bad DCC traffic from

Jon Webb
Mon Sep 2 15:47:03 UTC 2002

It's quite possible that I made a mistake in this new software, which is
causing problems. I apologize for that, and I would appreciate being given a
chance to fix the bug.

So please, let me look into the problem, before labelling my code as
"abusive". If you have any information that would help me track down the
bug, I'd appreciate hearing it.

I don't think the suggested problem is the real issue--while I don't use the
shared map file, I do retain it's contents in memory for the duration of an
Outlook session--or at least, I think I do. (I'll check this, of course.) If
the software is working the way I think it should, the transactions Vernon
mentions should occur at the beginning of each Outlook session, and then
again whenever they would normally occur in DCC. So I don't think this
should cause the problem you are seeing.

It is, of course, possible that there's a bug, and the transactions are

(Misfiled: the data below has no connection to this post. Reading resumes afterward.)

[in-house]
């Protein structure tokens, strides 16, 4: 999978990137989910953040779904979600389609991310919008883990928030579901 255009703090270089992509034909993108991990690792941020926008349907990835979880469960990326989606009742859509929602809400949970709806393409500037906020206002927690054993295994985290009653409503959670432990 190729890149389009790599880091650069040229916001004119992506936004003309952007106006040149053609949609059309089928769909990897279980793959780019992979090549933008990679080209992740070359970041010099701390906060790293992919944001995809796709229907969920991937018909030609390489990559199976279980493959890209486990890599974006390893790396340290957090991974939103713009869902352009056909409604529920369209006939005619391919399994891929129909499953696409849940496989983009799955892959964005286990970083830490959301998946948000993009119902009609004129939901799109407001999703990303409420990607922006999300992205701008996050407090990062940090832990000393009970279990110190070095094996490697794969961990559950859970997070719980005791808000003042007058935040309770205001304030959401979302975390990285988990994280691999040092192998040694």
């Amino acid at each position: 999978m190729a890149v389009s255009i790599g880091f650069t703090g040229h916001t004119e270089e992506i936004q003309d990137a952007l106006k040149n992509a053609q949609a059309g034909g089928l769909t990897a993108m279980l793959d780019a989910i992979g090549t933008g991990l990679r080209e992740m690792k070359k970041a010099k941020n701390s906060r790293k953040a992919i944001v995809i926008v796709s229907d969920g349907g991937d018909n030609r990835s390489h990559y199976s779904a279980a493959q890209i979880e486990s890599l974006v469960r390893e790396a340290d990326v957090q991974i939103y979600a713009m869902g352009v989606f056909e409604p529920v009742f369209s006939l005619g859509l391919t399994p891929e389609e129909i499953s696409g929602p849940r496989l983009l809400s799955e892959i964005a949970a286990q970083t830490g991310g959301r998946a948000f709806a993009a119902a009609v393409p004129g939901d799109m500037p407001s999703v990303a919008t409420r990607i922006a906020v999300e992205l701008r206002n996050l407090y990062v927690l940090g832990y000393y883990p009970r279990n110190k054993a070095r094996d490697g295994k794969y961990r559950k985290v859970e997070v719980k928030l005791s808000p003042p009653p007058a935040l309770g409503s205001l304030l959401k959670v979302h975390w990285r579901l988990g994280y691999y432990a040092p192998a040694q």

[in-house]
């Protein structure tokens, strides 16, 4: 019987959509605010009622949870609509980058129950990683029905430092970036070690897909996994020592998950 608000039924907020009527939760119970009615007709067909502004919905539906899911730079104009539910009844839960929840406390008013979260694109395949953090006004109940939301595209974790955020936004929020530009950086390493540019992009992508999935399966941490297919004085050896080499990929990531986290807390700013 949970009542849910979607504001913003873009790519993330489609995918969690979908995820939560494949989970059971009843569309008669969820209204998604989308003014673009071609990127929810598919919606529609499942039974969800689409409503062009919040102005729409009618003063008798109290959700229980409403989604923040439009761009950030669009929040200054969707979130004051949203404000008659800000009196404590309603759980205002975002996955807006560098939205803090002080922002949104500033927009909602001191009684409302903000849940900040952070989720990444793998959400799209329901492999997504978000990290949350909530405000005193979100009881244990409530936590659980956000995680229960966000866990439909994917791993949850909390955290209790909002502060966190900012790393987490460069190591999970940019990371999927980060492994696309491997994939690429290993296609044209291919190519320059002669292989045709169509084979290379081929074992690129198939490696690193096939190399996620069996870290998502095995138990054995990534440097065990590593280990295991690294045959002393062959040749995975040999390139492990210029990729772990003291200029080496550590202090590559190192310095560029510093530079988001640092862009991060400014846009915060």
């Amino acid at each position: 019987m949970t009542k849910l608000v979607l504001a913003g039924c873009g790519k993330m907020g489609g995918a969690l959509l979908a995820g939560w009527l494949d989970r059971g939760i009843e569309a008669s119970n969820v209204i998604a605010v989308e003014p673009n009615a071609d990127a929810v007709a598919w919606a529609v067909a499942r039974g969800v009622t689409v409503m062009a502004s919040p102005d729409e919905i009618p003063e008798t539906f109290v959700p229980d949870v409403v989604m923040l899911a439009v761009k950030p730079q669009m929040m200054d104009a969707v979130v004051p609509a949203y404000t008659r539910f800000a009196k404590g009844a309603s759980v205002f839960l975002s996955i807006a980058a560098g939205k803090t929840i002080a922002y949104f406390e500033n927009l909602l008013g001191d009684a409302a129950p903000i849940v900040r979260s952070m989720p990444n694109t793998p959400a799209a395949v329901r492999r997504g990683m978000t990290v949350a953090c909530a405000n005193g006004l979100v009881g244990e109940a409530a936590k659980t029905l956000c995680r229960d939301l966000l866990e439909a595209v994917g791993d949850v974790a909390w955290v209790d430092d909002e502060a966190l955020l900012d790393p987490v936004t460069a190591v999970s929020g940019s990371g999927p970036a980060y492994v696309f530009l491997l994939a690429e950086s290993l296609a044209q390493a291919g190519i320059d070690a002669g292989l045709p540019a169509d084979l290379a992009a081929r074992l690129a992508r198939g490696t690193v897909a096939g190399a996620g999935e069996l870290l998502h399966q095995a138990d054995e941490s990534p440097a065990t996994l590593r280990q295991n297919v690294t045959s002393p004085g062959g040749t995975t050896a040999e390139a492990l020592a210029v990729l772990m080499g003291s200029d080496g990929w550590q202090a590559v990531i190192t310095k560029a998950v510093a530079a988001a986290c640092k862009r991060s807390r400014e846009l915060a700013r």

occurring much more often than that. It's also possible that the
transactions are simply due to a much larger number of DCC clients; after
all, with the PC software each PC becomes a DCC client (which I know is not
as good a design as having the mail servers be the clients, but many people
can't control their mail servers.)

Let me look into the problem and see if I can figure something out. In the
meantime, I would appreciate your patience.

Jon Webb

-----Original Message-----
From: []On Behalf Of
Vernon Schryver
Sent: Monday, September 02, 2002 10:48 AM
Subject: bad DCC traffic from

Does anyone know anything about or
Goodbytes Information Products Inc

I am seeing DCC traffic from or
that could be considered abusive.  It consists only of zillions of DCC
NOP operations.

There are some other hosts that do almost as much.

I wonder if the cause might be the recently advertised PC code.  I
suspect that code lacks the shared map file containing RTTs and other
information of the proper DCC design, and as a consequence, every
operation involves a round of RTT measuring.  The result of that is
currently a 6 fold increase in the load imposed on the public DCC
servers by that software compared to a proper design.  When more public
DCC servers are available, the problem will be worse.

What countermeasures are appropriate?

Vernon Schryver
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